June 2014

Totally Radical: Unique Chemistry Needed to Make a Biological Hydrogen Catalyst

Key steps revealed in assembling the active site of a hydrogen-generating catalyst in bacteria.

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Image courtesy of University of California, Davis

EPR spectra (A) with generated with isotope labeled tyrosines show that a tyrosine radical (B) is cleaved to form an oxobenzyl radical (C) as an intermediate in forming the CO and CN Fe ligands in FeFe hydrogenase.

The Science

Using state-of-the-art magnetic resonance approaches, researchers revealed details of how potentially poisonous chemicals, carbon monoxide and cyanide, are safely incorporated into the active site of a bacterial hydrogen-generating catalyst.

The Impact

Understanding the mechanisms and chemistry bacteria use to make hydrogen may allow scientists to imitate the chemical process in the laboratory and possibly lead to new approaches for easier, more economical production of hydrogen fuel.


Microbial hydrogenase enzymes generally use iron to catalyze the reversible formation of hydrogen from protons and electrons. Key to hydrogenase enzyme efficiency is a set of iron-coordinating ligands that include carbon monoxide (CO) and cyanide (CN). The CO and CN-ligands are derived from the amino acid tyrosine in a reaction catalyzed by a radical S-adenosylmethionine enzyme termed HydG but scientists did not know the intermediate steps of how the tyrosine is broken to form these necessary ligands. Using electron paramagnetic resonance (EPR) spectroscopy, BES-funded researchers at University of California, Davis detected and characterized the HydG reaction intermediates, finding a radical intermediate of tyrosine bound to a cluster of 4 iron atoms and 4 sulfur atoms in the active site of the hydrogenase. Their results show that the HydG enzyme breaks a bond tethering a side chain carbon on the tyrosine, leaving the leftover components, CO and CN groups, now linked to the iron. While radicals can be considered a problem in other systems, in this case, the HydG enzyme harnesses the powerful radical to drive the chemical reaction. Keeping the CO and CN molecules bound to Fe also avoids the inherent toxicity of free CO and CN within the cell. Using complementary state-of-the-art approaches, the researchers are continuing to study this unique, new chemistry in hopes of revealing further details in how the hydrogenase is constructed and functions.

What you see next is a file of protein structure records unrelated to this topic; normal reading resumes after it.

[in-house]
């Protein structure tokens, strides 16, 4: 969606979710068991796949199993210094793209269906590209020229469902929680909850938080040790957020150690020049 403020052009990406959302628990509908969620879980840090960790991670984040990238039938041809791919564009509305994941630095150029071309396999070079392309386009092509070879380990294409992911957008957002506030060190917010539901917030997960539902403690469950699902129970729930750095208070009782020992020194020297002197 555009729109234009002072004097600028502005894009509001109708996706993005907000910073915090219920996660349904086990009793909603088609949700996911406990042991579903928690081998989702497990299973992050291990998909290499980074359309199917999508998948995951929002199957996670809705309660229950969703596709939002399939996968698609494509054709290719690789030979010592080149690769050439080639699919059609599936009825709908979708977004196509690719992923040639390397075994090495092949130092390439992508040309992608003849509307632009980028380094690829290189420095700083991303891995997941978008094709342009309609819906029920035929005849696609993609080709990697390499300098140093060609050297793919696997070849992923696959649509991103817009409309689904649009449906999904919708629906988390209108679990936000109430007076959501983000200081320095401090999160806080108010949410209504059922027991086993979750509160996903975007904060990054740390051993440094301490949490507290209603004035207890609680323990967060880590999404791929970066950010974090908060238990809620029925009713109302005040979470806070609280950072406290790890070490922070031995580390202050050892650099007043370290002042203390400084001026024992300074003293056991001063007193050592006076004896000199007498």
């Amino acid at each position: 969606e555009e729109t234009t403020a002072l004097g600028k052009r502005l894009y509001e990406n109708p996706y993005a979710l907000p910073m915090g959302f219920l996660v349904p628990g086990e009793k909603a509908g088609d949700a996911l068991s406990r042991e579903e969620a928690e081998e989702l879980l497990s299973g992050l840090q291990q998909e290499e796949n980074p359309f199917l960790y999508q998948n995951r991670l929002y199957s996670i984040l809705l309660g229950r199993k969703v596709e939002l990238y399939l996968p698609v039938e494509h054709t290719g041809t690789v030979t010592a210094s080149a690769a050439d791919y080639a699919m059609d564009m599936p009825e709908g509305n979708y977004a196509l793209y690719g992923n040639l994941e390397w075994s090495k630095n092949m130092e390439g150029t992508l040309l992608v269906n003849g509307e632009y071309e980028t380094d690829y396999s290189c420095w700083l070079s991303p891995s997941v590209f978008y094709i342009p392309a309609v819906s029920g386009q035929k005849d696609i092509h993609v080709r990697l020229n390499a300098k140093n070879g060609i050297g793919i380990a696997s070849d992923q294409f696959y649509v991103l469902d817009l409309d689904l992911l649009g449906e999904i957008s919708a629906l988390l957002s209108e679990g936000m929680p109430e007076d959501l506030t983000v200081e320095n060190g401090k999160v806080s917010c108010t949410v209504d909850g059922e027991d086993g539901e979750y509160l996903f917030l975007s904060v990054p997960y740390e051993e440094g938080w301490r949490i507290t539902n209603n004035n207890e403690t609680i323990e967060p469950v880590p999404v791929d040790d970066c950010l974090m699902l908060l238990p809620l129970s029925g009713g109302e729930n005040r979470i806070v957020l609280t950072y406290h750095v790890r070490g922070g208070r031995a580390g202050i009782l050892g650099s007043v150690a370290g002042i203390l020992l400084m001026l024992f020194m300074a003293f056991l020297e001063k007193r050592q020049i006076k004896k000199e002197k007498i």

R. David Britt
Department of Chemistry, University of California, Davis, Davis CA 95616


This work was funded by the Division of Chemical Sciences, Geosciences, and Biosciences (R. David Britt award no. DE-FG02-11ER16282) and the Division of Material Sciences and Engineering (James R. Swartz award no. DE-FG02-09ER46632) of the Office of Basic Energy Sciences of the U.S. Department of Energy.


Kuchenreuther, JM, et al. “A Radical Intermediate in Tyrosine Scission to the CO and CN Ligands of FeFe Hydrogenase.” Science 342, 472 (2013). [DOI: 10.1126/science.1241859]

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Last modified: 6/6/2014 4:53:16 PM